Columba Press, Dublin 2012, p. 227, ISBN 9781856077859.
This groundingbreaking study is the first book to examine the political and social thought of Blessed John Henry Newman. With access to a wealth of Newman’s published and unpublished writings, it challenges the conventional construction of Newman as a high churchman devoid of a political and social conscience. The book demonstrates that throughout Newman’s life, first as a member of the Anglican church and subsequently as a convert to roman Catholicism, he retained a keen interest in the political and social issues of Victorian society. The book explores Newman’s views towards and array relations, Irish nationalism, the British constitution, his idea of Liberal Knowledge and education, his conservative attitude towards history and the impact of his political and social thought upon today’s society.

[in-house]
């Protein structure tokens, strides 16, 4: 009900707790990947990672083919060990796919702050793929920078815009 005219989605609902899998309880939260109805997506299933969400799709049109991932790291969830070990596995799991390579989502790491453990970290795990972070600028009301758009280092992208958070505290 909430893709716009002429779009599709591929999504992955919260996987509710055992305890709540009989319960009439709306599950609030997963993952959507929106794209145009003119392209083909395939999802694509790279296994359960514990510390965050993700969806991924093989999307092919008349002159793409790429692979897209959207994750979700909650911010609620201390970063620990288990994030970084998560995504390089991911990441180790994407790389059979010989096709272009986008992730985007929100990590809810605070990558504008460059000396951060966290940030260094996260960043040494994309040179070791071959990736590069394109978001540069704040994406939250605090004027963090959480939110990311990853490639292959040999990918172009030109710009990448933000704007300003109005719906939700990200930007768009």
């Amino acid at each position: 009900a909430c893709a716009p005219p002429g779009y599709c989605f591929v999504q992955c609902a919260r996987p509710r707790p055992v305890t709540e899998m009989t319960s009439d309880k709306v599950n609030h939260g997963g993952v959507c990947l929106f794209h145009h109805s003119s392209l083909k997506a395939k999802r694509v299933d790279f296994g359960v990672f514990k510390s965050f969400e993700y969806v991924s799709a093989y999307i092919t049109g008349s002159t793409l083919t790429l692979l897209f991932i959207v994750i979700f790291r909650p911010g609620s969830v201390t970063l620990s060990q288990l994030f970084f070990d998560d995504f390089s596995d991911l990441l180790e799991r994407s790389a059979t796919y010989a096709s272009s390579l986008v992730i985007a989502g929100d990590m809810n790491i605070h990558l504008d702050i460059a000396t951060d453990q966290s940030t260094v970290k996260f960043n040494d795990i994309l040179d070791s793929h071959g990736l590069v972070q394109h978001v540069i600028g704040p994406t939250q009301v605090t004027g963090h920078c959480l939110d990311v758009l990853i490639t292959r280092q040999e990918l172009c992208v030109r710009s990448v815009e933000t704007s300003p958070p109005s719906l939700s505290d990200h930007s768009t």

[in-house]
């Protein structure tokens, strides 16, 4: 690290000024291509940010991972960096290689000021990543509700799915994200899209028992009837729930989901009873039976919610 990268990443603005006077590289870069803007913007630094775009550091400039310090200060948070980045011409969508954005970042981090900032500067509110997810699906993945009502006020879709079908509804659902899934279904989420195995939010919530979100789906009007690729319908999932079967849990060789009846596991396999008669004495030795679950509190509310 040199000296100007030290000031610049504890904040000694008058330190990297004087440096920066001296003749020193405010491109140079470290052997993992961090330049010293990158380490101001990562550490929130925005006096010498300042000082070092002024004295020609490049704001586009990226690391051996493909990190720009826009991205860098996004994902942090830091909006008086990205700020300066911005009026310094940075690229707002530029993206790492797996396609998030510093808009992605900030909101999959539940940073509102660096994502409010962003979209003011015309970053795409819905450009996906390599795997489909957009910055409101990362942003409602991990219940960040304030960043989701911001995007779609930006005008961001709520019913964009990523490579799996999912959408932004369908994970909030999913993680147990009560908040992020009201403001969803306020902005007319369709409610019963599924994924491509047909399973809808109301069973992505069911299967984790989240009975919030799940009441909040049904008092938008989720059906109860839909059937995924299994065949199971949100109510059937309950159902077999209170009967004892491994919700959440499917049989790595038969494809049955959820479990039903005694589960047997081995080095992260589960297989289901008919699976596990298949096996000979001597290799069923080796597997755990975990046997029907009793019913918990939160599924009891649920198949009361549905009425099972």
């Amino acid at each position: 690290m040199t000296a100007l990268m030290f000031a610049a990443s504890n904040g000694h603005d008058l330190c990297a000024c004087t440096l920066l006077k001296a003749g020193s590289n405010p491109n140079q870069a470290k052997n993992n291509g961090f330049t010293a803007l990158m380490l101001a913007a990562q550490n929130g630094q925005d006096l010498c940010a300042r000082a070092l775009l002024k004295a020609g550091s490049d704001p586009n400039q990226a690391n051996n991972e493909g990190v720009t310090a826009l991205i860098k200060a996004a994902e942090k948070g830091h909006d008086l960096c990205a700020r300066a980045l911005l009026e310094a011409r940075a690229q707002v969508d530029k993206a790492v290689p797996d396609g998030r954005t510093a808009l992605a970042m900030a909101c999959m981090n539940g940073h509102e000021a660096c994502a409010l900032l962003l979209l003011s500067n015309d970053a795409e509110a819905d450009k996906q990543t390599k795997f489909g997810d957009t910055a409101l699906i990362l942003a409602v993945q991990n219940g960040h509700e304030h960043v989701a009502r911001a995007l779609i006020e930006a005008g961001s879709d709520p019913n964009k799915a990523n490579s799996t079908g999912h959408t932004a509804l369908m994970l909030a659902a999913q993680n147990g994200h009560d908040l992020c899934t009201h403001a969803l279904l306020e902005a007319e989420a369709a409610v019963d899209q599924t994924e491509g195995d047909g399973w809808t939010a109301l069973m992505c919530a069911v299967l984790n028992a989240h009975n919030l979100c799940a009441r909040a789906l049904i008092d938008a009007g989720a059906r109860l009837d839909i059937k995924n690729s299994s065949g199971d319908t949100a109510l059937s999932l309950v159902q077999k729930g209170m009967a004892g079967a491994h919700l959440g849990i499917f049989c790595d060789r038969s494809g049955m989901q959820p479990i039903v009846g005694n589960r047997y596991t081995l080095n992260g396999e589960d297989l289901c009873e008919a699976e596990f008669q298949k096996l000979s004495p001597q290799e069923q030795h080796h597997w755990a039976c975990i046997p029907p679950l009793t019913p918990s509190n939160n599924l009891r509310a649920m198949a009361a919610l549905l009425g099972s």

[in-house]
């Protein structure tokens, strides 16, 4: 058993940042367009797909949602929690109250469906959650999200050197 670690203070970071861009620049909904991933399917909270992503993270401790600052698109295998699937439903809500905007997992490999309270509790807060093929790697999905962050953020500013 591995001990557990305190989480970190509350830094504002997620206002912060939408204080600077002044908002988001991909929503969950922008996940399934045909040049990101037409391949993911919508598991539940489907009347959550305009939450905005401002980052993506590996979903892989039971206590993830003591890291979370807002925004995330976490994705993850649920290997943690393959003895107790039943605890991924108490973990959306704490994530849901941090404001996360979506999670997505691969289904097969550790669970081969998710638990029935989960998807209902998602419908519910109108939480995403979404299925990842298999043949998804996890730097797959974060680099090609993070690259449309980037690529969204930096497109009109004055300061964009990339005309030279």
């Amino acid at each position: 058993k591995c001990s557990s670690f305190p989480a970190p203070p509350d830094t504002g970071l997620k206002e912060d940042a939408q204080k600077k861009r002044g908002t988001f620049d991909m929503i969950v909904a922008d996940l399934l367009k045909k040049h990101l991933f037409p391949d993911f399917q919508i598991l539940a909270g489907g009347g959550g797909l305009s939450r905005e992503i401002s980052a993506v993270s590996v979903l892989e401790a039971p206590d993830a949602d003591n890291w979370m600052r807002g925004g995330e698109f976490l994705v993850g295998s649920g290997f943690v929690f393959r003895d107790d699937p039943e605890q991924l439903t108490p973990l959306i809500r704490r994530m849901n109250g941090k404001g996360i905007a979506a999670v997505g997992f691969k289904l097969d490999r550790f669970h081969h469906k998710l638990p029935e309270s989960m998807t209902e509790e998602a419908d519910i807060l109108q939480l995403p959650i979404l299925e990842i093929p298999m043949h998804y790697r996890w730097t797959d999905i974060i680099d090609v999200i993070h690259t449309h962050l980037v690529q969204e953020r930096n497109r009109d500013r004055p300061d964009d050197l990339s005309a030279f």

Having first rebuffed the suggestion that Newman lacked an awareness of political and social problems, this book vigorously attacks the myth that he remained a disciple of political and social conservatism over the course of his life. Newman was indeed a conservative at heart – but the basis of his conservatism rested on his religious beliefs and not his political or social views. The philosophical and religious views which Newman held led him to broaden and deepen his conservation. He, therefore, cannot be labelled a ‘Tory’: a political and social exponent of conservative principles. In Newman’s mind, God, not man, was the measure of all things. He, therefore, always placed limits upon the importance of politics and politicians of his generation. This book testifies that Newman belonged to neither the conservative nor the liberal camp. Instead, he represented a selection of both ideologies. In the pursuit of religious truth, he was ‘liberal’ when he sought to amend what he believed to be wrong and a ‘conservative’ when he sought to maintain what he believed to be right.